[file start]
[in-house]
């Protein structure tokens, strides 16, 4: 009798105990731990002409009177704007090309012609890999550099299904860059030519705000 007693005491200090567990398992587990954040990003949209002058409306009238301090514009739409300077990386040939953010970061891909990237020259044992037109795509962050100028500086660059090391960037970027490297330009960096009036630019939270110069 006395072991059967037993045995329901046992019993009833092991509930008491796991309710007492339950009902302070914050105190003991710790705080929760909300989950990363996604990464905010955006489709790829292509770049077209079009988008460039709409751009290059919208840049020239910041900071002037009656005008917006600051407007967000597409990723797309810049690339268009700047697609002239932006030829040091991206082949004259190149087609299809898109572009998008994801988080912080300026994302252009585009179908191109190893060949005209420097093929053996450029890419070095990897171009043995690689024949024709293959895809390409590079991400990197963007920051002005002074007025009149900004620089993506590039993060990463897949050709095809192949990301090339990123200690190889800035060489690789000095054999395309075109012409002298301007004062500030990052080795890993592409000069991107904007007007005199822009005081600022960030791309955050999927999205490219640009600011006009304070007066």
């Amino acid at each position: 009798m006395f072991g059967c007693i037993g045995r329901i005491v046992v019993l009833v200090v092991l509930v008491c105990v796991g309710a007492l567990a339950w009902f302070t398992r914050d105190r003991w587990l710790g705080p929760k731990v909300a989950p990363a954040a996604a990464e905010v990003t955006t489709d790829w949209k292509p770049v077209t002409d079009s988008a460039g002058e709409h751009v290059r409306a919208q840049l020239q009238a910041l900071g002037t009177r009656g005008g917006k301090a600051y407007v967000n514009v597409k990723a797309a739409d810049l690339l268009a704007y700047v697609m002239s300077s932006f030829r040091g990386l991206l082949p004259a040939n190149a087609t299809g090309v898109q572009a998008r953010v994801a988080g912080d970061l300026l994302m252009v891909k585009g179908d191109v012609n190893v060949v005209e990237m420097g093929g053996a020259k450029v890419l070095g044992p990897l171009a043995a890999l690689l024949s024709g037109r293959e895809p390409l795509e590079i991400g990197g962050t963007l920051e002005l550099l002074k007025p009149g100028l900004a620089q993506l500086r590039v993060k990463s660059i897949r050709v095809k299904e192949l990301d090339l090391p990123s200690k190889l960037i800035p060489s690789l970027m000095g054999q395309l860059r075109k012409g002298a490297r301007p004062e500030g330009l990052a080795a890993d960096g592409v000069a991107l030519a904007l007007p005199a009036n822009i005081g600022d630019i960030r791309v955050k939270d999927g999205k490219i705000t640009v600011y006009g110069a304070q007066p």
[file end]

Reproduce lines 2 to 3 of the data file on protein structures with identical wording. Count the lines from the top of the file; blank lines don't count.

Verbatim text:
């Protein structure tokens, strides 16, 4: 009798105990731990002409009177704007090309012609890999550099299904860059030519705000 007693005491200090567990398992587990954040990003949209002058409306009238301090514009739409300077990386040939953010970061891909990237020259044992037109795509962050100028500086660059090391960037970027490297330009960096009036630019939270110069 006395072991059967037993045995329901046992019993009833092991509930008491796991309710007492339950009902302070914050105190003991710790705080929760909300989950990363996604990464905010955006489709790829292509770049077209079009988008460039709409751009290059919208840049020239910041900071002037009656005008917006600051407007967000597409990723797309810049690339268009700047697609002239932006030829040091991206082949004259190149087609299809898109572009998008994801988080912080300026994302252009585009179908191109190893060949005209420097093929053996450029890419070095990897171009043995690689024949024709293959895809390409590079991400990197963007920051002005002074007025009149900004620089993506590039993060990463897949050709095809192949990301090339990123200690190889800035060489690789000095054999395309075109012409002298301007004062500030990052080795890993592409000069991107904007007007005199822009005081600022960030791309955050999927999205490219640009600011006009304070007066």
């Amino acid at each position: 009798m006395f072991g059967c007693i037993g045995r329901i005491v046992v019993l009833v200090v092991l509930v008491c105990v796991g309710a007492l567990a339950w009902f302070t398992r914050d105190r003991w587990l710790g705080p929760k731990v909300a989950p990363a954040a996604a990464e905010v990003t955006t489709d790829w949209k292509p770049v077209t002409d079009s988008a460039g002058e709409h751009v290059r409306a919208q840049l020239q009238a910041l900071g002037t009177r009656g005008g917006k301090a600051y407007v967000n514009v597409k990723a797309a739409d810049l690339l268009a704007y700047v697609m002239s300077s932006f030829r040091g990386l991206l082949p004259a040939n190149a087609t299809g090309v898109q572009a998008r953010v994801a988080g912080d970061l300026l994302m252009v891909k585009g179908d191109v012609n190893v060949v005209e990237m420097g093929g053996a020259k450029v890419l070095g044992p990897l171009a043995a890999l690689l024949s024709g037109r293959e895809p390409l795509e590079i991400g990197g962050t963007l920051e002005l550099l002074k007025p009149g100028l900004a620089q993506l500086r590039v993060k990463s660059i897949r050709v095809k299904e192949l990301d090339l090391p990123s200690k190889l960037i800035p060489s690789l970027m000095g054999q395309l860059r075109k012409g002298a490297r301007p004062e500030g330009l990052a080795a890993d960096g592409v000069a991107l030519a904007l007007p005199a009036n822009i005081g600022d630019i960030r791309v955050k939270d999927g999205k490219i705000t640009v600011y006009g110069a304070q007066p």